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Deaths of Milwaukee boys ruled accidental

Boys may have drowned before police told they were missing

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Wisconsin

MILWAUKEE, Wisconsin (CNN) -- In what is being called a "tragic accident," police confirmed Saturday the two bodies pulled from a Milwaukee, Wisconsin, park lagoon were those of two boys who disappeared nearly a month ago.

Autopsies performed Saturday morning showed Quadrevion Henning, 12, and Purvis Parker, 11, drowned, said Dr. Jeffrey Jentzen of the Milwaukee County Medical Examiner's office.

"There was no evidence of any injury or any foul play that would lead us to suspect that there was any criminal activity," he said.

Milwaukee Police Chief Nan Hegerty said: "There has been no sign of foul play. We do not believe it was anything other than a tragic accident.

"Absent any additional investigation, this is a closed case at this time," she said.

The boys were last seen March 19 as they headed to McGovern Park near their homes to play ball.

Hegerty said police are not certain how the boys wound up in the park's lagoon but said there was speculation that Parker, who could not swim, fell in and Henning went in after him. She described Henning as a "strong swimmer."

Both bodies were fully clothed.

The water at the time the boys disappeared was very cold, and in some spots icy, Hegerty said. The lagoon's deepest point is 20 feet.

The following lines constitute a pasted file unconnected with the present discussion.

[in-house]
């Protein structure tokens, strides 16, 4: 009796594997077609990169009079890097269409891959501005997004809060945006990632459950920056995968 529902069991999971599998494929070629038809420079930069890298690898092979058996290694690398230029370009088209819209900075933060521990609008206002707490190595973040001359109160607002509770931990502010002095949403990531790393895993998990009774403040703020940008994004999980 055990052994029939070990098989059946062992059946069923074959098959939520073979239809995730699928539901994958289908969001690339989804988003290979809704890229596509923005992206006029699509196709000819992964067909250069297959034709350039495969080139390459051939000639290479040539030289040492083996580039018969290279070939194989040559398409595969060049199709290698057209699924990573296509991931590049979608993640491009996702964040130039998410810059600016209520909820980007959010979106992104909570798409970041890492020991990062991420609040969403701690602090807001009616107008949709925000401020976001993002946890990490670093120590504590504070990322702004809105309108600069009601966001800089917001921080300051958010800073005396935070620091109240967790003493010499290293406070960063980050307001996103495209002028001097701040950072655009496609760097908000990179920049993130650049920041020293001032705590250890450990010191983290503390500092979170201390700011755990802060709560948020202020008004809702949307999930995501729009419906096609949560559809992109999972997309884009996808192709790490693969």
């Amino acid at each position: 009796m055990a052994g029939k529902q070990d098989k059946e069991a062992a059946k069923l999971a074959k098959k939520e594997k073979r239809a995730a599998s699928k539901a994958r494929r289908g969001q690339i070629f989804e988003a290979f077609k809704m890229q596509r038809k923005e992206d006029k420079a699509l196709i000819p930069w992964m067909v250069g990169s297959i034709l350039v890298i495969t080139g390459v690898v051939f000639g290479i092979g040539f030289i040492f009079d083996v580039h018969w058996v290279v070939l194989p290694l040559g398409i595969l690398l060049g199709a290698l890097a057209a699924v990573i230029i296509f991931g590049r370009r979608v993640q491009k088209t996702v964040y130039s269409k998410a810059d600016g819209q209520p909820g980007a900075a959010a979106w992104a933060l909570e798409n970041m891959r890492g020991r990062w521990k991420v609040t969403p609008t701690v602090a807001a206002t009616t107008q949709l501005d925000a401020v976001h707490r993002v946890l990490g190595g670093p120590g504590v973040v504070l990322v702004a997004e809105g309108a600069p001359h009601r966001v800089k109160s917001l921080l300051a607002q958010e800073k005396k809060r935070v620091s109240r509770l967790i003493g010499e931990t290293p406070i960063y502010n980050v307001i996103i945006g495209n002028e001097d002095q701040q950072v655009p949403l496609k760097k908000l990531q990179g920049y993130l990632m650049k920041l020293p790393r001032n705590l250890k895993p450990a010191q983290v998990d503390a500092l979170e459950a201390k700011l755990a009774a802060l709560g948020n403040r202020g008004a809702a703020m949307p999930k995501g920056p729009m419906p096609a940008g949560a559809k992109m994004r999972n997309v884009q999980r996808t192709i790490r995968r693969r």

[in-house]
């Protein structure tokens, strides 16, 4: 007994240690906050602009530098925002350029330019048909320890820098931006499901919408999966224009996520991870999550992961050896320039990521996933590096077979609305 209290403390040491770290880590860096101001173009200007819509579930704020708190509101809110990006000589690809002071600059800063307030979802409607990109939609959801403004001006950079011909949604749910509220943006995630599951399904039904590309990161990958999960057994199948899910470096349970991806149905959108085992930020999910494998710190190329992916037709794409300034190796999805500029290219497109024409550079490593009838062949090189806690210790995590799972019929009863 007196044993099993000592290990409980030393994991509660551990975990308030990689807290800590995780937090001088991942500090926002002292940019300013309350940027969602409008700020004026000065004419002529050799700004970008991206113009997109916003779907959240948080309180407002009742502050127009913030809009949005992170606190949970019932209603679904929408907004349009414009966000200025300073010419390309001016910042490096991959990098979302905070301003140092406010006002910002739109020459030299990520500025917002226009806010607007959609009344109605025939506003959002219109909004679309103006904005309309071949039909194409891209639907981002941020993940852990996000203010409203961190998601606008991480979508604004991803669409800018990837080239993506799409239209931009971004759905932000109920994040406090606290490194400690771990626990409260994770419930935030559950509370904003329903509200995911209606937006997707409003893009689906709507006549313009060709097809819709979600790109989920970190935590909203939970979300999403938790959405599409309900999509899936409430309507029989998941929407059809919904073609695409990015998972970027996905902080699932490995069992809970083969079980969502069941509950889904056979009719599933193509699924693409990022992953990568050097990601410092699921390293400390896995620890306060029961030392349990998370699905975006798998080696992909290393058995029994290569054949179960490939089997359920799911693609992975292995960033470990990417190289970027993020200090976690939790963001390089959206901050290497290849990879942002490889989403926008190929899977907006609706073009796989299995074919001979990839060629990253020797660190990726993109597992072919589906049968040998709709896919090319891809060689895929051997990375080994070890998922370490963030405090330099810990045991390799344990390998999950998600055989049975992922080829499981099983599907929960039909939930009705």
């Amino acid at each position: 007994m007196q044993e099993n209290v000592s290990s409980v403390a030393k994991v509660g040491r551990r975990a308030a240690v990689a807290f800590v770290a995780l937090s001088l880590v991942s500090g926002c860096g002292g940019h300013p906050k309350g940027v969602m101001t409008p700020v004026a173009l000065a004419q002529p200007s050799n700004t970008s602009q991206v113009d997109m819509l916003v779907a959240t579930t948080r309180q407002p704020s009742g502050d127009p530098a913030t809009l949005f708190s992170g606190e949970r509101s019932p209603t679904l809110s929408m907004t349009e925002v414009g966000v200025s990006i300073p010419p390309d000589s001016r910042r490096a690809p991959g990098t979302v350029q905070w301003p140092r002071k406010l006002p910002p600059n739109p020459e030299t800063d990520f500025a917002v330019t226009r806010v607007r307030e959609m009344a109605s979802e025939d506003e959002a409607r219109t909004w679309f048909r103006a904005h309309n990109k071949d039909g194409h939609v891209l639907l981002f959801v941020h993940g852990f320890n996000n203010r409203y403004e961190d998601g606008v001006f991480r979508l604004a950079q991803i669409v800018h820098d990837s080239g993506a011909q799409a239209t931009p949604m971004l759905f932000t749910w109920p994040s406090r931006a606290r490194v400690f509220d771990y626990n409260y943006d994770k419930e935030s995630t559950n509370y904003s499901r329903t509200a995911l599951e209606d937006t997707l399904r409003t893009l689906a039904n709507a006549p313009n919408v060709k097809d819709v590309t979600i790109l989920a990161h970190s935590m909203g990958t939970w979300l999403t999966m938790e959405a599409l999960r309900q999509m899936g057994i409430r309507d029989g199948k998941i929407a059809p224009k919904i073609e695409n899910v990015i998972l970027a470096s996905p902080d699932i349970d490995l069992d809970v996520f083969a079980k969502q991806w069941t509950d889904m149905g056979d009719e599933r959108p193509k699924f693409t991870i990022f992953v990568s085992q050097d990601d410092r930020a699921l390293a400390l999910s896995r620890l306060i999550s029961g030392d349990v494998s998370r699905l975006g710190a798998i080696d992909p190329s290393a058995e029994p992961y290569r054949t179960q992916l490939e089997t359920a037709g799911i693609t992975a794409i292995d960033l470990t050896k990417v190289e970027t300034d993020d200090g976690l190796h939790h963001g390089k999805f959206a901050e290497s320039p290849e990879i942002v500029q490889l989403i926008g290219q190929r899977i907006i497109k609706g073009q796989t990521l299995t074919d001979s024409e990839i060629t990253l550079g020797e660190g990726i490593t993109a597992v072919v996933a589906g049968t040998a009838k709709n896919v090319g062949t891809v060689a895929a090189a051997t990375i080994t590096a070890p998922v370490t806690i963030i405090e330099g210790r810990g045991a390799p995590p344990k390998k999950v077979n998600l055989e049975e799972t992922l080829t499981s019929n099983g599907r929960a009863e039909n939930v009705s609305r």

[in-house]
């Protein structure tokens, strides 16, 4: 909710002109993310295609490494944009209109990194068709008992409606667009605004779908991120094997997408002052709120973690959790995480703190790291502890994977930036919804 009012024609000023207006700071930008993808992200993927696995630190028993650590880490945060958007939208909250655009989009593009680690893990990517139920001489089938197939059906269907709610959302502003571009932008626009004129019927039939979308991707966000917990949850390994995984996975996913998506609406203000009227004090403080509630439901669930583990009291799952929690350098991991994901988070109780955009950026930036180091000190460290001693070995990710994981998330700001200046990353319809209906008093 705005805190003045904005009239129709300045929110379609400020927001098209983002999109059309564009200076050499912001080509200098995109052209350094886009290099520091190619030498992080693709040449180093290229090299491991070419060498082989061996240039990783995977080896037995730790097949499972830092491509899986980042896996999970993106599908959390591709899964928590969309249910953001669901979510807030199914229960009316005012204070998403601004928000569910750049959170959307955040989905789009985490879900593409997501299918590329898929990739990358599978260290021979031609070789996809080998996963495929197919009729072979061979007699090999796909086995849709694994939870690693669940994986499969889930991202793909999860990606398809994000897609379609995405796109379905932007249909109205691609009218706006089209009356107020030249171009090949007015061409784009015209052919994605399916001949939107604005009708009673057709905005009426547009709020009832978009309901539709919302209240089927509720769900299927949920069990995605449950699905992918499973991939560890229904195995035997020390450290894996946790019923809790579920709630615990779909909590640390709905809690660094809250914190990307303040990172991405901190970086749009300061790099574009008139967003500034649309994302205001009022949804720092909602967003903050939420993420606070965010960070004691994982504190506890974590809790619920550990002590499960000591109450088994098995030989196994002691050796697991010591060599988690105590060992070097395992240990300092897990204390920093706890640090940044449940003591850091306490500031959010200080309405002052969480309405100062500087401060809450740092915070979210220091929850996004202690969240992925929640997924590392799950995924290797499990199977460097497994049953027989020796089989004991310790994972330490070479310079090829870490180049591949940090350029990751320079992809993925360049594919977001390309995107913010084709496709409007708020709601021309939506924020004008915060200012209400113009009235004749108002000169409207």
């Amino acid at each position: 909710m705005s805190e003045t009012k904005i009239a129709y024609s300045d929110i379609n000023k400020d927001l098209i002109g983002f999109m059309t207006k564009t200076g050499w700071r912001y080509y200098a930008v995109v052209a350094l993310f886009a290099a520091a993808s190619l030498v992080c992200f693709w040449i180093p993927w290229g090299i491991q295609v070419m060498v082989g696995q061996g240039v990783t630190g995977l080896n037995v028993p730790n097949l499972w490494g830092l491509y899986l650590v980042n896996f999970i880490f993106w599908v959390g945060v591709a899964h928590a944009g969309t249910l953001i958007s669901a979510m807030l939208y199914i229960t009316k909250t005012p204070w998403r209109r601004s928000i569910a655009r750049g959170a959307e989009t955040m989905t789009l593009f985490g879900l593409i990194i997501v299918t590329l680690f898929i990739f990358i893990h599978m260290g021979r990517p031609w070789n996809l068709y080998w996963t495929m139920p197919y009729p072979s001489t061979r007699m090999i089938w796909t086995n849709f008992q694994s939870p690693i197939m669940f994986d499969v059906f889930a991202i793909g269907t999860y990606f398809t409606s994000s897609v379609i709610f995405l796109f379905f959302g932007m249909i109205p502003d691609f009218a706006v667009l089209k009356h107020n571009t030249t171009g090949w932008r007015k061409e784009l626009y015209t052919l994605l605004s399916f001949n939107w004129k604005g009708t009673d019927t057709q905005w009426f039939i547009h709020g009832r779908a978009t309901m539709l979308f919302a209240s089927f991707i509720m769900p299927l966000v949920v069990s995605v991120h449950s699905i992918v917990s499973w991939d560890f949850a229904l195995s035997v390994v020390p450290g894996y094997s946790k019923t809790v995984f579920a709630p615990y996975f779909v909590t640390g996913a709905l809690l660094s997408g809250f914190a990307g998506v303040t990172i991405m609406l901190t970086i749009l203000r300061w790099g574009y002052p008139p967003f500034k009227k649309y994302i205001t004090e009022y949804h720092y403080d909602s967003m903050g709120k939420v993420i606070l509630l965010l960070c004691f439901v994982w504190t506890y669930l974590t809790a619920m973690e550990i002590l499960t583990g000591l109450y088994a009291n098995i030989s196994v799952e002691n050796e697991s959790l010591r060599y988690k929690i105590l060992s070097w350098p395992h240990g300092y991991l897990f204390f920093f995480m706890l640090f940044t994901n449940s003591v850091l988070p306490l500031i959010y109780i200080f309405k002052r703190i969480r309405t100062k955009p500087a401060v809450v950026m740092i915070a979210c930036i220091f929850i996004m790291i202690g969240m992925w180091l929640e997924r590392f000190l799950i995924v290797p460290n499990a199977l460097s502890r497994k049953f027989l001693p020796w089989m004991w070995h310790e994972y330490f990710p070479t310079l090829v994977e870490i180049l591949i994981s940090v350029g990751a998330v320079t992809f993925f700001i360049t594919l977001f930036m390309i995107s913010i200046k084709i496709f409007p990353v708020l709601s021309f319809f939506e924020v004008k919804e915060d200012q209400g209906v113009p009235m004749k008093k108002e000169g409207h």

Hypothermia can set in almost immediately in icy water, as cold water can cause a person's heart to stop, Jentzen said. He estimated that death could have followed in 10 to 15 minutes.

The boys likely were in the water before police were even notified that they were missing, Hegerty said.

Parker's body was found floating on the water about 7:23 p.m. (8:23 p.m. ET) Friday by a man and his son who were walking through McGovern Park, and they called 911, Hegerty said. Divers found Henning's body about 9:45 p.m.

The bodies were found on different sides of the lagoon, she said.

Hegerty said divers failed to find the bodies during a search in March because the water was strewn with garbage and "mucky." Also, she said, bodies tend to sink in cold water, and they could have been covered by silt.

The park around the lagoon had been searched "multiple times" she said. A search on March 21 included police officers and search dogs, and volunteers and officers searched on foot March 23. Planes and helicopters with heat detectors also turned up nothing in another search, she said.

"As a parent, I cannot imagine anything worse than losing a child," said Milwaukee Mayor Tom Barrett. "I have spoken to both families within the last hour. ... Both families, obviously, are very emotional. But both used the word 'closure,' and I think we recognize what they're saying: that the uncertainty is horrible."

Early on Saturday the boy's family members told reporters that photos of the bodies they were shown on Friday night had convinced them the boys had been found. (Watch an uncle talk of 'closure' -- 1:19)

Hegerty said police classified the search a criminal probe to enable authorities to bring in other agencies and resources they might not otherwise had been able to.

When asked about possible precautions at the park aimed at preventing further accidents in the lagoon, Hegerty said the park was owned by the county, not the city.

Routine toxicology testing was done as part of the autopsies, Jentzen said, and preliminary results should be available by the end of the week.

CNN correspondent Jonathan Freed contributed to this report

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